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Libel laws in the United States place a high burden of proof on the plaintiffs and it is because of these very laws that plaintiff’s often loose in libel suits. Just a few days before Donald Trump takes his position as President of the United States, the very laws that he wished to “open up” have swayed in his favor. The New York Supreme Court has agreed to dismiss a defamation suit brought by plaintiff Cheryl Jacobus, who Trump accusatorily tweeted that she had “begged” him for a job and went “hostile” when she was turned down.

Jacobus sued former campaign manager Corey Lewandowski over these comments seeking $4 million in damages. Jacobs argues that the Trump campaign actually tried to recruit her in May 2015 and even enticing her with forecasts of putting her on a campaign position at Fox News.

Jacbous appeared on CNN in early January 2016 discussing Trump’s decision to skip a primary debate on Fox News and ranted on the fact that he was “using Megyn Kelly manufactured kerfuffle as an excuse.” A few days later, she returned to Don Lemon’s show questioning Trump’s claims of self-funding his campaign. It may have been these events which set Trump off on how he “turned her down twice and she went hostile. Major Loser, zero credibility.”

Trump’s response to the libel lawsuit was that the statements were “pure opinion.” Which is not susceptible to any defamatory meaning since opinion statements cannot be proved true or false. Trump’s attorney also persuaded the judges that due to the hyperbolic nature of Twitter and the fact that Jacobus was a media personality they face high burdens since she has more than enough opportunities to rebut points.

This lead to a hearing in October where the judge heard Trump’s attorney, Lawrence Rosen, say that “perception is reality.” Arguing that Jacobus’ attorney, Jay Butterman arguments gesture towards Nazi Germany with warning that individual rights would be trampled upon just voicing some criticism of someone in power.

New York Judge Barbara Jaffe has decided against Jacobus and has granted Trump a motion to dismiss.

The reason for her decision is that Trump’s tweets of Jacobus having “begged” for a job is “loose, figurative and hyperbolic” and more of a statement of plaintiff’s state of mind and is, therefore, not susceptible of objective verification.” Furthermore, since the tweets were in response to “plaintiff’s negative commentary about Trump, signals to readers that plaintiff and Trump were engaged in a petty quarrel.”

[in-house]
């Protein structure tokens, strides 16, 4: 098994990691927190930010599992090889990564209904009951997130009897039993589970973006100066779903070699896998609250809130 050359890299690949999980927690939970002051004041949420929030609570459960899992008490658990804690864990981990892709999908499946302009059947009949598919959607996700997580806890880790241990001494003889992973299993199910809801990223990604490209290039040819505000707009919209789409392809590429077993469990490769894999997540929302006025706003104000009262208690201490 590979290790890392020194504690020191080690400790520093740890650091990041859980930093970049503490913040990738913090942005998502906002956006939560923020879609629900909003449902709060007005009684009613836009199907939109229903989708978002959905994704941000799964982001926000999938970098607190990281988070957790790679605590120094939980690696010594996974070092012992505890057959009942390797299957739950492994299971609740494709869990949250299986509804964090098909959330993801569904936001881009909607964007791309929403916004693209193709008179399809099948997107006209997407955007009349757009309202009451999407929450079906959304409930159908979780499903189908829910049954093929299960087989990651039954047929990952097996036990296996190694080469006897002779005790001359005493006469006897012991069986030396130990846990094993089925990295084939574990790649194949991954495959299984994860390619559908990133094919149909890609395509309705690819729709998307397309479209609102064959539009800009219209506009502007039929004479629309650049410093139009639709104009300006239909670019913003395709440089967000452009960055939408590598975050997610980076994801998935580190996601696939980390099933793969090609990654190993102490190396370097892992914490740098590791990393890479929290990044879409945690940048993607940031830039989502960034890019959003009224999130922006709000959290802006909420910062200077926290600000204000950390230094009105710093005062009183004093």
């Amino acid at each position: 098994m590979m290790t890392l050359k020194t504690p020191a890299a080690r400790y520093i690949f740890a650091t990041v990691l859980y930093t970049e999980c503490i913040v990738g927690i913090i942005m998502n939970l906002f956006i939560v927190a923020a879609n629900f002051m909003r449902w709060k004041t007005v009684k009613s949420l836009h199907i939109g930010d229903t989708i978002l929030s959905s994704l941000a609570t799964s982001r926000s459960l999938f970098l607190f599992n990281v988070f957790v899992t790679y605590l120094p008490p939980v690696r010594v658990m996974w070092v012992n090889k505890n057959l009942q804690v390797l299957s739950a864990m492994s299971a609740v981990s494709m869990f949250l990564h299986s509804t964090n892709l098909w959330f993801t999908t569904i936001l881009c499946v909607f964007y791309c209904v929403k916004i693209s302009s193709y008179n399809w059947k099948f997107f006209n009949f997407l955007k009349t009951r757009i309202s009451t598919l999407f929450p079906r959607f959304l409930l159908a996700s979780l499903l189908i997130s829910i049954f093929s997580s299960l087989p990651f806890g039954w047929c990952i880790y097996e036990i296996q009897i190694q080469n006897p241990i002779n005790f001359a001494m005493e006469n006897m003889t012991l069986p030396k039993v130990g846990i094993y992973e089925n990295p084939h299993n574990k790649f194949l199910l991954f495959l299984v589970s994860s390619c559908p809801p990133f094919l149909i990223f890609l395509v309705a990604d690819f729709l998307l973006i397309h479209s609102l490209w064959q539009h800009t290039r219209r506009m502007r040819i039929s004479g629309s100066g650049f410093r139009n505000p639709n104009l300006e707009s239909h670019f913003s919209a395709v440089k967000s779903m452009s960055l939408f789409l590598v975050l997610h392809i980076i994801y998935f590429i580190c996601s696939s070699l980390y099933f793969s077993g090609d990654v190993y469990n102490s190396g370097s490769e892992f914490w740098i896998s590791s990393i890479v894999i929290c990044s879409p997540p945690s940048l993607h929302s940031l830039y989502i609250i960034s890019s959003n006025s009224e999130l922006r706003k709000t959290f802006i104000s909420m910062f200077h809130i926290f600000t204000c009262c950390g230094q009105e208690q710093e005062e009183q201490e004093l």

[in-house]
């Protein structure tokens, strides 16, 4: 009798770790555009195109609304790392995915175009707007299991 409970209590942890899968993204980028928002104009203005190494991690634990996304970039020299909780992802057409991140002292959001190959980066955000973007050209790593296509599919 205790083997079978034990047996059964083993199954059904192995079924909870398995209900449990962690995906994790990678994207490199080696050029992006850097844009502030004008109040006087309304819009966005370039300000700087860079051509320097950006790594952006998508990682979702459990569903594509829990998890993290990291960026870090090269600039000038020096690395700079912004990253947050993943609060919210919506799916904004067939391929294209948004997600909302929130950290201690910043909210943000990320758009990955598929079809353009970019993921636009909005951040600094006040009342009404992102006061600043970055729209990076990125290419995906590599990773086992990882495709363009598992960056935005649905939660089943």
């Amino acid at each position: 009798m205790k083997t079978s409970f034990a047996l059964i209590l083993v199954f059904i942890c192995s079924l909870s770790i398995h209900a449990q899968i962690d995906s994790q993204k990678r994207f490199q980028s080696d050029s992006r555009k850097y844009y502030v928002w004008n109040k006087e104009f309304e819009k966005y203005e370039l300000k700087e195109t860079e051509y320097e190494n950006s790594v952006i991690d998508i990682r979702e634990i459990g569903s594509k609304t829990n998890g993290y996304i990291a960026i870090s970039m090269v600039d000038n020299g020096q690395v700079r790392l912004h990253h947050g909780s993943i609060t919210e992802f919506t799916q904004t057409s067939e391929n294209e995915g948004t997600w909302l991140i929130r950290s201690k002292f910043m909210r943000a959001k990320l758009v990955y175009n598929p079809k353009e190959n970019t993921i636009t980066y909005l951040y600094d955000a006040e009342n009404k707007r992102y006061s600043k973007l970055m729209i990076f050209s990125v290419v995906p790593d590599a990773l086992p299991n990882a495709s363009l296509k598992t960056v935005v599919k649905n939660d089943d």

In this case, the judge investigates both the context and medium of expression noting that “Trump’s regular use of Twitter to circulate his positions and skewer his opponents and others who criticize him, including journalists and media organizations who coverage he finds objectionable. “ Since his tweets are restricted to only 140 characters, the judge finds that the tweets are “rife with vague and simplistic insults… all deflecting serious consideration.” For these reasons the judge distinguishes the case from those with heated rhetoric and this case should be held to constitute “communications that cannot be taken seriously.”

Finally, the judge finds that a reasonable reader would find the tweets as “schoolyard type squabble as rendering statements of opinion, even if some of the statements, viewed in isolation, could be found to convey facts.” In conclusion the judge finds the tweets were made with the intent to “belittle and demean plaintiff, and any reasonable reading of them makes it impossible to conclude that …. To some, truth itself has been lost in the cacophony of online and twitter verbiage to such a degree that it seems to roll of the national consciousness like water off a duck’s back.”

Credit: Jessica Wong


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